There is a striking moment in Thomas Pynchon’s enormous new novel that threatens to get lost, like many of the striking moments in his novels, in all the other moments: of overly wrought prose, of names so memorable that you can’t remember them, and of quasi-historical accounts of science and politics that the diligent book reviewer and his fact checker would like to substantiate but that are mainly unsubstantiable. One would need to sit Pynchon down and demand to know what he’s been reading, but we don’t even know what he looks like. In any case, in Against the Day, the time is the late-nineteenth century, in the American Wild West, and anarchist bomber Webb Traverse has been murdered by a pair of hired guns. His son, Frank, has set off to avenge him. The trouble is, while the murderers know approximately what Frank looks like, having observed his father while they tortured him, Frank doesn’t know the same of them. But sitting in a bar, he is spotted by an old dear friend of his father’s, who does him a great favor: Rather than a gun or money or even information, he slips Frank a pair of photos that show the murderers en face.
Photography, for Pynchon, is a metaphor for the power of modernity. His refusal to participate in it has led with the publication of this new book to some grotesqueries. The New York Times published with its daily review a photo from his high-school yearbook. Another paper printed an artist’s projection, based on the same yearbook photo, of what Pynchon might look like now, at age 69. On The Simpsons, of course, he occasionally appears with a paper bag over his head, and every decade or so someone claims to have met him in a bar on the Upper West Side. But Pynchon knows what he knows: Photographs are what they take so they’ll know what you look like when they want to kill you.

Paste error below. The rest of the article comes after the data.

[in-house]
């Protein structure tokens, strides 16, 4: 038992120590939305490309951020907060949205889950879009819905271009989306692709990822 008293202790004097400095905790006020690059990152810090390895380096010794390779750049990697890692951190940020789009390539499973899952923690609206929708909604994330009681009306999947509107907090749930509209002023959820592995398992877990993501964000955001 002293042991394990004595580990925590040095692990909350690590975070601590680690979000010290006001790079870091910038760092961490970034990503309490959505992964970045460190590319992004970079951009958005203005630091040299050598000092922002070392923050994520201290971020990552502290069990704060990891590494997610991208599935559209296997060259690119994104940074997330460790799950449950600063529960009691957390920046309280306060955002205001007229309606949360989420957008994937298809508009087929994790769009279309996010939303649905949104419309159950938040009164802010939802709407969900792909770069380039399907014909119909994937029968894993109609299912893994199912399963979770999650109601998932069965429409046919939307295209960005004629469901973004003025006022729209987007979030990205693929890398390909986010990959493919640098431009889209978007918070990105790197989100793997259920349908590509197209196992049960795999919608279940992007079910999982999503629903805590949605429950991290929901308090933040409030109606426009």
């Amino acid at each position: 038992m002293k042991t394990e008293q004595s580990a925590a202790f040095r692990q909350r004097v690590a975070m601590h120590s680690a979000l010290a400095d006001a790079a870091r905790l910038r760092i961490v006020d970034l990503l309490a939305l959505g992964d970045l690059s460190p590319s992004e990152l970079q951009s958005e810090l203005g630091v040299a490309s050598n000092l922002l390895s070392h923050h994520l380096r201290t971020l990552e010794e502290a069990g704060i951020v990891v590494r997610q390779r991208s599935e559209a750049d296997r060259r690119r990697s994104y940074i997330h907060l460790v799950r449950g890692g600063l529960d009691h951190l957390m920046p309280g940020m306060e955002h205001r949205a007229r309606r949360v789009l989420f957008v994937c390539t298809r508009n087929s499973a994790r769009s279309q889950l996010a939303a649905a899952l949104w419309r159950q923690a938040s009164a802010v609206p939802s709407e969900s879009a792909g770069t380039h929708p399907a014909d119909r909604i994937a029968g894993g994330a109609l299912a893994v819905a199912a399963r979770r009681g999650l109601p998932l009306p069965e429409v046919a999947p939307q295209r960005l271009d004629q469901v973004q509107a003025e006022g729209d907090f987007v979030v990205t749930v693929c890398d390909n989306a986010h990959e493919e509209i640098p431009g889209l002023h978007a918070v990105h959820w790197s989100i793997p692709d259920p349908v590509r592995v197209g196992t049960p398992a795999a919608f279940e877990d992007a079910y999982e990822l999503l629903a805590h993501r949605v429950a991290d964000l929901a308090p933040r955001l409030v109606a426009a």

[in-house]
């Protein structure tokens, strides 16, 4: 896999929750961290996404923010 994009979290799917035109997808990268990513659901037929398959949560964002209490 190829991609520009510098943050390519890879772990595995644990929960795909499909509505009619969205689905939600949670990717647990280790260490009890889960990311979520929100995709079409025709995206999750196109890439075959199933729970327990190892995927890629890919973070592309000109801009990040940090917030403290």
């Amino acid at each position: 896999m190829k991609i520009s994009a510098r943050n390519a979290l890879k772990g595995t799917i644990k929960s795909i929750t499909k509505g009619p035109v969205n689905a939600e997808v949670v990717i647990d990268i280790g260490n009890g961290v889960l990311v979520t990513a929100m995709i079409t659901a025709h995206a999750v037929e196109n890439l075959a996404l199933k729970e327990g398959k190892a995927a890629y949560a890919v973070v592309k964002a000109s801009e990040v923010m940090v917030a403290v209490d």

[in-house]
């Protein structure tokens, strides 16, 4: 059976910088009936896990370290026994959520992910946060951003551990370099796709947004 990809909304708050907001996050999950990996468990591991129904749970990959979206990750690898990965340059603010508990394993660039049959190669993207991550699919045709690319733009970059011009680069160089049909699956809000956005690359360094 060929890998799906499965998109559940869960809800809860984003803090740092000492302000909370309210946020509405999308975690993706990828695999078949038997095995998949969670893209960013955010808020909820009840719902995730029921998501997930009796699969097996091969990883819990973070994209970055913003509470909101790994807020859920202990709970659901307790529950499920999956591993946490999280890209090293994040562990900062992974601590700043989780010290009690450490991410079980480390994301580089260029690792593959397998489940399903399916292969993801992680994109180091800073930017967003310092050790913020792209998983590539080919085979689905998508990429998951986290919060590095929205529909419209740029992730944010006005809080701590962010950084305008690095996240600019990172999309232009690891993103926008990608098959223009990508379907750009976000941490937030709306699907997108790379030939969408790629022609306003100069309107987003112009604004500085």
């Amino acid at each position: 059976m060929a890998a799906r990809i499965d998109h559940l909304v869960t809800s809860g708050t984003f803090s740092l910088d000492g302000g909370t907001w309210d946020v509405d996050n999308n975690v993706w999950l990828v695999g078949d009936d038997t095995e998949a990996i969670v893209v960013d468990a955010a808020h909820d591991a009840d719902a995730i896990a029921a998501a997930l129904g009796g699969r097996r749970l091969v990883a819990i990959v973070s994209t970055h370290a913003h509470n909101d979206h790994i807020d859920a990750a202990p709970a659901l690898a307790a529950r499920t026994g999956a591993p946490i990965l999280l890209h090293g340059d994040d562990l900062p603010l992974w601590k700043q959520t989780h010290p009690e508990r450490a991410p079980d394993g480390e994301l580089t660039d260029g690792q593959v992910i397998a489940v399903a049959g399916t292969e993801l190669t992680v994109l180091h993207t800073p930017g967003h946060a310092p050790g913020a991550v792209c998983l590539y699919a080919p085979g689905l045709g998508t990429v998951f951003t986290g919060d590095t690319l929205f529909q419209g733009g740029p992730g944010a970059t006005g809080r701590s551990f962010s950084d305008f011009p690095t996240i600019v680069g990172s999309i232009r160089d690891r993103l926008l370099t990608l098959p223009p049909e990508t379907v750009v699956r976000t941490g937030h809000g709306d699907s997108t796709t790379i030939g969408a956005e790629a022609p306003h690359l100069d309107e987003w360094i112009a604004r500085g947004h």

Against the Day describes other ways as well. There are hot-air balloons, and sub-Pinkerton detectives who keep large files, and even telepathy. Surveillance has always been on Pynchon’s mind, but these days even more so. A decade ago, he wrote an essay in which he described seeing a New York cop use his megaphone to tell a car to move over, “all the while addressing the driver of the car personally, by name.” The italics are Pynchon’s. In the essay, he notes the indifference he met with on the part of his friends when he described the event to them. They merely explained how it was done. Naturally, they added, the cops had the driver’s photo, too. Pynchon was very disturbed—and this was before the Pentagon armed its Predator drones with Hellfire missiles after September 11.
The fun of Pynchon’s books—and they are in fact more fun than not, and this is for better and worse one of the key differences between Pynchon and the major novelists who preceded him—has always been to read them into the present. Gravity’s Rainbow, while ostensibly about World War II, was actually about American Cold War hegemony and Vietnam; Against the Day likewise works with what feels like contemporary material, though its subject is ostensibly the turn of the twentieth century. The route of railroad tracks determined political arrangements then, just as oil pipelines do now; anarchists (or terrorists) blew them up; and all of this was watched from above by capitalists and air-balloon enthusiasts. The great invention of the mid-nineteenth century was dynamite, used by miners to blow railroad tunnels through mountains, then by anarchists to blow the railroad tracks into the sky. By the end of the century, the latest invention was wireless, and everyone was in a race to use it, for profit and for glory.
Part of the reason Pynchon is a more important writer than his successors William Vollmann and Richard Powers is that he’s politically more radical and more committed (he can also construct sentences, and sometimes even edit them)—and his view of power is tirelessly grim, if also cartoonish. Against the Day is very much against the present day. At the same time, it holds out a kind of hope, in the very technologies it knows are being used to destroy human freedom. Frank, for example, finds something bewitching in the photograph of the two killers, something in the eyes, which are “rendered with that same curious crazed radiance which once was an artifact of having to blink a couple of hundred times during the exposure, but in this more modern form due to something authentically ghostly, for which these emulsions were acting as agents, revealing what no other record up till then could’ve.”
Photography actually catches the human ghost, and traps it. But also reveals it—that’s the word he uses. Maybe Pynchon will sit for one. Maybe he won’t. It doesn’t actually matter anymore. Thomas Pynchon has always been paranoid, but now, finally, the world has caught up.